Marcella Livemond, a 69-year-old woman from Freehold, New Jersey died in May. She was living in a long-term nursing facility where she had contracted COVID-19.
She was not a Juneau resident.
“She’s never lived here, ever. She visited here one time,” said Juneau resident Colleen Torrence.
Torrence is Livemond’s niece. She’s also her power of attorney.
“So her mailing address was in Juneau and when she passed the funeral director who… It’s complicated but it’s a New York funeral director working with a New Jersey funeral director — something got lost in translation between residence and mailing addresses,” Torrence said.
When Torrence got her aunt’s death certificate a few weeks ago, it had her Juneau address on it and not her aunt’s New Jersey address. Torrence said she has been working to correct the error ever since, and she says it feels like a task as big as an Act of Congress.
“…It’s taking four weeks, easily. Like, the form is just now going to be submitted by the funeral directors as a data entry error,” she said.
But, Torrence suspects that data entry error has had widespread implications.
Torrence thinks Livemond’s death was reported as an Alaska resident dying out of state. In late June, state health officials reported that two Juneau residents had died out of state. One of them was in New Jersey.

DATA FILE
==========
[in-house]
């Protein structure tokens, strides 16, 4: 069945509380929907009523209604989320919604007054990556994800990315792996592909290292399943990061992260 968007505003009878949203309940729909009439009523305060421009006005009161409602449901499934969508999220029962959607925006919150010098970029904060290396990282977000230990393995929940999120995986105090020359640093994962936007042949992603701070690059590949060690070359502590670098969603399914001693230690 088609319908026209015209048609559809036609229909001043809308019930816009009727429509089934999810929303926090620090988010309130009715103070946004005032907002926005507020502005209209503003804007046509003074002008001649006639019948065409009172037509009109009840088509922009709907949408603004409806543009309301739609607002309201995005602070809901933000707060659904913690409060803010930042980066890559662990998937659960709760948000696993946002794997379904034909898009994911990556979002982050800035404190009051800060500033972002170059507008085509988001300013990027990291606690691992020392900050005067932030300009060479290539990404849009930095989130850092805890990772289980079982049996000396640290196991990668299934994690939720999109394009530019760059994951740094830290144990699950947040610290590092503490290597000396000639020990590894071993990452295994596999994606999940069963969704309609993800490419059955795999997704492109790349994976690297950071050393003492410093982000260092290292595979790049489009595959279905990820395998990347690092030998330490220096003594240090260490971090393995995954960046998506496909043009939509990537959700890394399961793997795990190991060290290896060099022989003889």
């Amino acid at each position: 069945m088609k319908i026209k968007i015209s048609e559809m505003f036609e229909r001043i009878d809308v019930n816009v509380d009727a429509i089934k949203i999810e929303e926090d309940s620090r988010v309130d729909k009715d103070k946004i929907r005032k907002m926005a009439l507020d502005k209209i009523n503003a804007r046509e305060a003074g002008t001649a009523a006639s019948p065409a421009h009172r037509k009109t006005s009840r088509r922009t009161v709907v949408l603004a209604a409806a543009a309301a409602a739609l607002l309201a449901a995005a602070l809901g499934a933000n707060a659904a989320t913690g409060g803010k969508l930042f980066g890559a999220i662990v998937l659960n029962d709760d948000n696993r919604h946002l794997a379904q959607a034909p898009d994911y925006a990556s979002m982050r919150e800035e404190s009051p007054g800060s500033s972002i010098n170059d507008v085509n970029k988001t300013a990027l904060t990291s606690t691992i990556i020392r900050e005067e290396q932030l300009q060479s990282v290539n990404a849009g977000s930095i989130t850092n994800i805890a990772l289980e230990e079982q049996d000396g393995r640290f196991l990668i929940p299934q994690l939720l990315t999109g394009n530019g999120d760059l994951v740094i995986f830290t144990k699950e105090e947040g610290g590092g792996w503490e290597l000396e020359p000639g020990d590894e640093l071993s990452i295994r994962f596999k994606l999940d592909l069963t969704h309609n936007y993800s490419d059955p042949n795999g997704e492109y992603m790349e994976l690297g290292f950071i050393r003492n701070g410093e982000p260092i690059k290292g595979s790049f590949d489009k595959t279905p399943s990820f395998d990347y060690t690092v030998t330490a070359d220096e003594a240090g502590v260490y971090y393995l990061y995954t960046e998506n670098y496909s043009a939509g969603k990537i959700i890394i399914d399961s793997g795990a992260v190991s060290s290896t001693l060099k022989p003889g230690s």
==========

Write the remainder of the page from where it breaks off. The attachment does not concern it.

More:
The State’s Department of Health and Social Services won’t directly confirm that Torrence’s case is linked to the Juneau death that it reported. So, Torrence says there is a possibility — however slight — that the data error she’s dealing with is not the same case that the state reported.
“Granted, I could be putting two and two together and getting five but it seems really odd and very rare that a Juneau resident would have died in early May in a long term facility that, you know, would have been linked, you know, to any Juneau resident. So I found it likely that it’s probably my aunt,” Torrence said.
Alaska hasn’t reported as many COVID-19 related deaths as other states. It currently stands at 17. More than 15,000 people from New Jersey have died.
But, Torrence says the error is important to correct because so many people are following the COVID-19 numbers closely. This state is like one big small town and people want to know who from their community has died.
“I knew it being a small town, like I say in Juneau … when it flies out there, people are definitely wanting to know,” she said.
There are also other consequences.
Torrence says she’s the executor of her aunt’s estate. And, when she saw the error on the death certificate, she suspected it might be problematic because the court in New Jersey might not recognize her aunt as a resident anymore.
“That would have produced a really big issue and in fact it has, so my prediction was accurate,” she said.
So, she contacted the State of Alaska and New Jersey and she’s waiting on both of them to get the error fixed.
For now, Torrence says she’s done everything she can.